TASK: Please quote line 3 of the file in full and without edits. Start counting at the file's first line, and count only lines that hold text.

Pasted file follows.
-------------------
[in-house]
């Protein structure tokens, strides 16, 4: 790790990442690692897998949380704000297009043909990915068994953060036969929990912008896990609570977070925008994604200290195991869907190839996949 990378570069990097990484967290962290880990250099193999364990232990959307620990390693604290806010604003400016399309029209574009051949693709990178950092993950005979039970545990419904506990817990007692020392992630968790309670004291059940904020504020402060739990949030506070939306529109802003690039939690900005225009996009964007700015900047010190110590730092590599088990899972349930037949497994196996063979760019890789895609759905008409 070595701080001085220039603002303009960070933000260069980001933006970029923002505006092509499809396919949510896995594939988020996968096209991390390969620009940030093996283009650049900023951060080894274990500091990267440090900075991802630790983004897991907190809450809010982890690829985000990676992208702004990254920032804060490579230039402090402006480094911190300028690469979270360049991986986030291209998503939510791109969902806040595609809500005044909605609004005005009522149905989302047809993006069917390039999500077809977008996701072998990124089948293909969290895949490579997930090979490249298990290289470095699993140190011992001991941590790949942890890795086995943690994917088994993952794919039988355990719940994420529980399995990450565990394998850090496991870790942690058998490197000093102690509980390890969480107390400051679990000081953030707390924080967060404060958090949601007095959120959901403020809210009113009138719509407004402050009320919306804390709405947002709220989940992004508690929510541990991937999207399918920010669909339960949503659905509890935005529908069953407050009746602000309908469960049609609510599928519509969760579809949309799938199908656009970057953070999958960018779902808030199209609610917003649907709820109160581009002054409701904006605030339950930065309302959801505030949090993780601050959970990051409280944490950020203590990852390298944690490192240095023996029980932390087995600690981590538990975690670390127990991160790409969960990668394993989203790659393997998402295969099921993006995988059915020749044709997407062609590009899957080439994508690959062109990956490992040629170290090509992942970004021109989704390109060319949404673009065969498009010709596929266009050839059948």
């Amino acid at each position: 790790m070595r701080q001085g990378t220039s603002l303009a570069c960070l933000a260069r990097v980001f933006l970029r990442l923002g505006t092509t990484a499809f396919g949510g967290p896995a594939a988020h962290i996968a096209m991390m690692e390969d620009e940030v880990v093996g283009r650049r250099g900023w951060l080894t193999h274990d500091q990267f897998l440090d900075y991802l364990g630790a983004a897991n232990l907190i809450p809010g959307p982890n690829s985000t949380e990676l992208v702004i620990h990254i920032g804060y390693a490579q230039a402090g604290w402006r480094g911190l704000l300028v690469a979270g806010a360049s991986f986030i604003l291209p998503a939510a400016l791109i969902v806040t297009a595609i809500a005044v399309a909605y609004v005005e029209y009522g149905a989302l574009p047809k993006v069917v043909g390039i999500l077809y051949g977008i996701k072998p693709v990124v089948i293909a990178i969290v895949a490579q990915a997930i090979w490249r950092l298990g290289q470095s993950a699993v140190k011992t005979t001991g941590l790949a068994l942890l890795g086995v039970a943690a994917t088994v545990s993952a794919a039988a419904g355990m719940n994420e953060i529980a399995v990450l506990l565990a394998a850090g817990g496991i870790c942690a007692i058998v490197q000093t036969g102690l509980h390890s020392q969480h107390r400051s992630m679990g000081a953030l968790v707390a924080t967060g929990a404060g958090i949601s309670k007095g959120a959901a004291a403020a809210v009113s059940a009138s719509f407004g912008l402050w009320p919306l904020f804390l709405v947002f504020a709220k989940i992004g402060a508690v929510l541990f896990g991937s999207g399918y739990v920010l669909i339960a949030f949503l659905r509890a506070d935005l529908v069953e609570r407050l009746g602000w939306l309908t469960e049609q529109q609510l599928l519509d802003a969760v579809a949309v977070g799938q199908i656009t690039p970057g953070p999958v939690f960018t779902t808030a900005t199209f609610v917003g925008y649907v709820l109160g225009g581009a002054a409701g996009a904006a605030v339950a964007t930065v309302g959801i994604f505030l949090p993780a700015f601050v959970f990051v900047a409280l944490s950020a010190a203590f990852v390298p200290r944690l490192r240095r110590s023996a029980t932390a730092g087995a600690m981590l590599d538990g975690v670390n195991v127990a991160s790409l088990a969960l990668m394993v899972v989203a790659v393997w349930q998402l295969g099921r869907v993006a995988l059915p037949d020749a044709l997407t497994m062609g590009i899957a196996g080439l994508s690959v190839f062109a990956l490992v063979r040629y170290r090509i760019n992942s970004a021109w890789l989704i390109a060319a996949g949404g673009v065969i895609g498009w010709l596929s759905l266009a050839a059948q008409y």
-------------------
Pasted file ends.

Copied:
């Amino acid at each position: 790790m070595r701080q001085g990378t220039s603002l303009a570069c960070l933000a260069r990097v980001f933006l970029r990442l923002g505006t092509t990484a499809f396919g949510g967290p896995a594939a988020h962290i996968a096209m991390m690692e390969d620009e940030v880990v093996g283009r650049r250099g900023w951060l080894t193999h274990d500091q990267f897998l440090d900075y991802l364990g630790a983004a897991n232990l907190i809450p809010g959307p982890n690829s985000t949380e990676l992208v702004i620990h990254i920032g804060y390693a490579q230039a402090g604290w402006r480094g911190l704000l300028v690469a979270g806010a360049s991986f986030i604003l291209p998503a939510a400016l791109i969902v806040t297009a595609i809500a005044v399309a909605y609004v005005e029209y009522g149905a989302l574009p047809k993006v069917v043909g390039i999500l077809y051949g977008i996701k072998p693709v990124v089948i293909a990178i969290v895949a490579q990915a997930i090979w490249r950092l298990g290289q470095s993950a699993v140190k011992t005979t001991g941590l790949a068994l942890l890795g086995v039970a943690a994917t088994v545990s993952a794919a039988a419904g355990m719940n994420e953060i529980a399995v990450l506990l565990a394998a850090g817990g496991i870790c942690a007692i058998v490197q000093t036969g102690l509980h390890s020392q969480h107390r400051s992630m679990g000081a953030l968790v707390a924080t967060g929990a404060g958090i949601s309670k007095g959120a959901a004291a403020a809210v009113s059940a009138s719509f407004g912008l402050w009320p919306l904020f804390l709405v947002f504020a709220k989940i992004g402060a508690v929510l541990f896990g991937s999207g399918y739990v920010l669909i339960a949030f949503l659905r509890a506070d935005l529908v069953e609570r407050l009746g602000w939306l309908t469960e049609q529109q609510l599928l519509d802003a969760v579809a949309v977070g799938q199908i656009t690039p970057g953070p999958v939690f960018t779902t808030a900005t199209f609610v917003g925008y649907v709820l109160g225009g581009a002054a409701g996009a904006a605030v339950a964007t930065v309302g959801i994604f505030l949090p993780a700015f601050v959970f990051v900047a409280l944490s950020a010190a203590f990852v390298p200290r944690l490192r240095r110590s023996a029980t932390a730092g087995a600690m981590l590599d538990g975690v670390n195991v127990a991160s790409l088990a969960l990668m394993v899972v989203a790659v393997w349930q998402l295969g099921r869907v993006a995988l059915p037949d020749a044709l997407t497994m062609g590009i899957a196996g080439l994508s690959v190839f062109a990956l490992v063979r040629y170290r090509i760019n992942s970004a021109w890789l989704i390109a060319a996949g949404g673009v065969i895609g498009w010709l596929s759905l266009a050839a059948q008409y």